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Yoga as a free, spiritual path PDF Print E-mail
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Written by Massimo   
Thursday, 25 August 2016

Can yoga become a natural path of self-realization for our modern society? Free from religious dogmas and rituals?

Many people that approach yoga often wonder about the spiritual roots of this ancient discipline.
Some people believe that to practice yoga in an authentic way is necessary to go to India and to embrace some elements of the hindu religion, like for example to do the aarti (the ritual of the fire and ghee offered to the hindu deities), or to sing devotional songs dedicated to important hindu gods, or maybe to wear sari or even turbans (a practice very popular nowadays among a modern yoga school called Kundalini Yoga, influenced by some element of Sikhism).
If we see the history of yoga though, we understand that the ancient yogis were not Brahmin priests  busy practising rituals in temples, but they were rather people more similar to ancient greek philosophers, especially those philosophers influenced by the school of Pitagora, or Plato or the one of Zeno (Stoicism).

The ancient yogis were people that in most cases preferred to live a pretty isolated existence, abandoning the comforts and the pleasures of a conventional social life, abandoning the rituals, the believes, the dogmas and the traditions of their families, to come deeper in contact with their Atman (their true Self) through meditation practices and philosophical investigations.
The life of Buddha is a very good example of that. He used to be a wealthy man, son of a powerful king, and he decided to abandon any aspect of his privileged life to retreat in a forest and practice meditation.
No rituals, no temples, no priests. Only he, sitting in meditation in deep contact with Life and with himself. Pure freedom.

So, it is not true at all that those who want to practice authentic yoga have to become Hindu.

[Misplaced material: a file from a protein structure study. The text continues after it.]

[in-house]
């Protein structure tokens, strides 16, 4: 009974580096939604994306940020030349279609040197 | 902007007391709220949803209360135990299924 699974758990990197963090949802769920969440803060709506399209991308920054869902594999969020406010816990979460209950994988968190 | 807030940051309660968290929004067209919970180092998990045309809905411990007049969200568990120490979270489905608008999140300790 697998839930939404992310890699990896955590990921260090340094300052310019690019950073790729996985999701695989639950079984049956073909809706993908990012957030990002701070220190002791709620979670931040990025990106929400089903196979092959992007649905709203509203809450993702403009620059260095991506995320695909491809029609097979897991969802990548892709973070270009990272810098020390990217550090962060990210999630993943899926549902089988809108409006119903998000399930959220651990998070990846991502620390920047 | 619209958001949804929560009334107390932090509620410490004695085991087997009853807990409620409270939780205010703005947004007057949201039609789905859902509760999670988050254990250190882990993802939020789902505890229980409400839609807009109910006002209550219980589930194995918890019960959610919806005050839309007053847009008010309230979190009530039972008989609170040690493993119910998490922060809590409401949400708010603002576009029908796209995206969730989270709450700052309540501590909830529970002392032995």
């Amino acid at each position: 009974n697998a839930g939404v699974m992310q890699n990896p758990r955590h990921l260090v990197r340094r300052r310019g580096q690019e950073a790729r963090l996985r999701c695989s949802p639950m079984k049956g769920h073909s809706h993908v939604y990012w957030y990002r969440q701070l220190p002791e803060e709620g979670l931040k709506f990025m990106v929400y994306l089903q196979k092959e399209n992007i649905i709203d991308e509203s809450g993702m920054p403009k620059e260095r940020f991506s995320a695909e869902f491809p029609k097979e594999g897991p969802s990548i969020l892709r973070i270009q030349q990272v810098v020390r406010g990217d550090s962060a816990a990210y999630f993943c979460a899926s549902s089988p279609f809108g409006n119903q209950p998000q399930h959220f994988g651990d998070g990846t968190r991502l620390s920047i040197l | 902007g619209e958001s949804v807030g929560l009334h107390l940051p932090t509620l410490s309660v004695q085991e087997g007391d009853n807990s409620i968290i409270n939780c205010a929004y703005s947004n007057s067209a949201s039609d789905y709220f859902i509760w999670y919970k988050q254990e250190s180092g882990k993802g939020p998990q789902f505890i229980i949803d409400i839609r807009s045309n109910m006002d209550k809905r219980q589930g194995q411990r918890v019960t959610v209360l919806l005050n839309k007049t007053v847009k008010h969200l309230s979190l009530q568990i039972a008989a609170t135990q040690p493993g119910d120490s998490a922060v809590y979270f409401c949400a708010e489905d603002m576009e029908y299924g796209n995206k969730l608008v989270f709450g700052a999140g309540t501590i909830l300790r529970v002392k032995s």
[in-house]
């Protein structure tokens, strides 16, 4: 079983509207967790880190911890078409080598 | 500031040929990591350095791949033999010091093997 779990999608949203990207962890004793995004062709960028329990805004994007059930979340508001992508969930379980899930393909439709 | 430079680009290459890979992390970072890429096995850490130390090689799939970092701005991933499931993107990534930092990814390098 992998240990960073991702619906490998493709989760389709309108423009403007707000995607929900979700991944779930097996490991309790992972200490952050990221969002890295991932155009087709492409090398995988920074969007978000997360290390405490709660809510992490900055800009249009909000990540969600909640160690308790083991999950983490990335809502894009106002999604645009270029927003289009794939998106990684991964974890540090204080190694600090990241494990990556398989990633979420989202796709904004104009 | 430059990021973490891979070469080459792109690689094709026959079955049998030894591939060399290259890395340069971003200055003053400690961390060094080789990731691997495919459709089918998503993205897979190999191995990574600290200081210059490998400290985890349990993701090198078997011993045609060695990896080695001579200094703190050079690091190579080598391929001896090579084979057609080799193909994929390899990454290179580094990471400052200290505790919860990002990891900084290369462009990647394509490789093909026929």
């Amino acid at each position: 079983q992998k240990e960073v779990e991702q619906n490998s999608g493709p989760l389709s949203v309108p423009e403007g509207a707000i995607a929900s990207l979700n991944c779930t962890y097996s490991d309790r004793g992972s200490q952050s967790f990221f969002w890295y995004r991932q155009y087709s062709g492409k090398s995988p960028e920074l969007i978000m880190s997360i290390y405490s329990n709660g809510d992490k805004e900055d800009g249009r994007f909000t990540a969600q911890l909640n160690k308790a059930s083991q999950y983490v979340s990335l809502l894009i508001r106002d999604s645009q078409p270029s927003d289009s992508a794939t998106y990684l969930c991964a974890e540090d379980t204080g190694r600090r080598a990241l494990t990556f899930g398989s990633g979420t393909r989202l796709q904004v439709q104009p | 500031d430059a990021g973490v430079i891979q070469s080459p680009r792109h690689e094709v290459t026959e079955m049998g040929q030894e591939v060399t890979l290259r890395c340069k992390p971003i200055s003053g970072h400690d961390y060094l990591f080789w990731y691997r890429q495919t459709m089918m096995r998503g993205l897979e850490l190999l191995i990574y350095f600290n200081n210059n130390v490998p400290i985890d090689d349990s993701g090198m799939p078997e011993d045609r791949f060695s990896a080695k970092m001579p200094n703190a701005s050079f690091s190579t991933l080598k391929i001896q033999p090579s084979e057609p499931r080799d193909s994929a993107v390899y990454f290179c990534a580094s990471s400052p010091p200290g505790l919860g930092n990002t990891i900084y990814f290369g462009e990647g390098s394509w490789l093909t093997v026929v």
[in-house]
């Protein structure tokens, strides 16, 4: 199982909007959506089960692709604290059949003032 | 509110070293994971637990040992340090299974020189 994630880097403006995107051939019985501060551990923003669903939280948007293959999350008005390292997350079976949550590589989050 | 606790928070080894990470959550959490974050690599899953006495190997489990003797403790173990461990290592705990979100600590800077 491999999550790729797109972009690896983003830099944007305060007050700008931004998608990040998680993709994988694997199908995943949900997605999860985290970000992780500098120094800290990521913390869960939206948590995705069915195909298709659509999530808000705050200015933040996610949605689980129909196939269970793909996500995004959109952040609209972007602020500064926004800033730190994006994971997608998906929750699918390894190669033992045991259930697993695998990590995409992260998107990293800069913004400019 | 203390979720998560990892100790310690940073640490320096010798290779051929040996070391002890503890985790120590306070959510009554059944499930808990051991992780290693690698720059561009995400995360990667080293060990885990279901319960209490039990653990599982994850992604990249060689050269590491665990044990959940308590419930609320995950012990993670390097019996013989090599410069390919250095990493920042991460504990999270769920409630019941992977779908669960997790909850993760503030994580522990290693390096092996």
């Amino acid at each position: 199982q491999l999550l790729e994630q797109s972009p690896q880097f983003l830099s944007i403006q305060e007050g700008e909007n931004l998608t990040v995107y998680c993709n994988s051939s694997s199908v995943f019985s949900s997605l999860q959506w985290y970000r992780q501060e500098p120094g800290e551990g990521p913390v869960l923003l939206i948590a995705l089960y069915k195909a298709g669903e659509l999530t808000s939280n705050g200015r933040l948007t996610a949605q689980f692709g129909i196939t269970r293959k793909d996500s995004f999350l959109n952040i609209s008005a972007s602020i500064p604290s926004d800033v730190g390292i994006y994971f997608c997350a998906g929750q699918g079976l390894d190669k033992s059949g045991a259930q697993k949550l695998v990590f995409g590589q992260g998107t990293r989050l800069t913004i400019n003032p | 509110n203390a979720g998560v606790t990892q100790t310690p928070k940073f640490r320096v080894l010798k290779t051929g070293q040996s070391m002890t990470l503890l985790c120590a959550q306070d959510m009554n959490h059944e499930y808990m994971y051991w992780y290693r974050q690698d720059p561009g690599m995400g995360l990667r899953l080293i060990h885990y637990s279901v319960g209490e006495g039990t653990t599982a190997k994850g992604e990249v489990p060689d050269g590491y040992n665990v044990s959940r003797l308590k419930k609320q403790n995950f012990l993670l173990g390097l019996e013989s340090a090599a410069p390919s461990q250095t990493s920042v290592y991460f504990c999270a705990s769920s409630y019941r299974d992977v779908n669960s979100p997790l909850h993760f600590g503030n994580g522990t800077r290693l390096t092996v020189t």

Though, it is true that the ancient yogis left their spiritual wisdom hidden inside the symbols, the myths, the allegories that we find in temples and holy books.
And.. surprisingly, not only in India!

The fascinating thing of a deep, authentic yoga-meditative experience is that is universal. It goes beyond the limited, subjective, relative point of view of the practitioner and it reaches a point of universalism that resonates with the soul of everyone.
Symbolic representation of the union between the self and the Universe

So, the experience of union and harmony that an ancient yogi felt 3000 years ago in India still resonates with us when we read his biography or his poetry, or when we look at the art that maybe he or his pupils  made to represent the yoga experience through symbols and colours.
Those special words, those visual symbols, those colours, those allegories have some kind of empathic energy that remains alive and can influence people of any culture in any age.

So, it is very interesting to see that we find symbols and allegories that represents experiences and concepts connected to the yoga knowledge not only in the Indian culture, but also in the Western mysticism or in the Native American one, or in the spirituality of any tradition on earth, really.

 (in the picture to the left a representation of Yoga, Union between Shiva and Shakti, Consciusnes and Energy in the Guru Chakra)


 In a recent trip to Italy I found in churches symbols similar Representation of the kundalini in an Italian church to those used in India in tantric-yogi traditions. Sculptures representing the symbol of the kundalini (the vital energy flowing on the spine ), paintings representing the chakras (centers of energy), and other mystical meanings.
Also during a travel to Mexico years ago I found in some acnient sites esoteric symbolism similar to those of the Indian yogis.
So, how this can happen? Did the ancient yogis travel to Europe and to America, too?
Who knows, maybe… But I personally believe that these similarities among symbols of spiritual, mystical knowledge of different cultures and different traditions are simply the evidence that the experience of Union (Yoga) with life, with the Self, with the Universe is the same for everyone, and it is something that belongs to the whole humanity and not only to the people of one specific country.

And that’s why we find mystics and philosophers that talk about these experiences in any country of this planet. In Africa, Europe, America, India, China, Japan, Australia… and so on.


It is not something religious, it has nothing to do with the holy rituals of one culture. Yoga, the experience of harmony and Union, it is simply a free, natural, human experience (even if the holy rituals of some religions might have been inspired by this mystical, human experience).


(in the pictures down here and in the picture above some representation of the Kundalini. The one above is in the church of Brixen, Italy. The one down to the right is Hermes caring the Caduceus-Kundalini, and the one to the left is a traditional tantric representation of the Kundalini with the chakras)

Kundalini symbolic representation in tantric art























Hermes Trismegistus with the Caduceus (kundalini stick)

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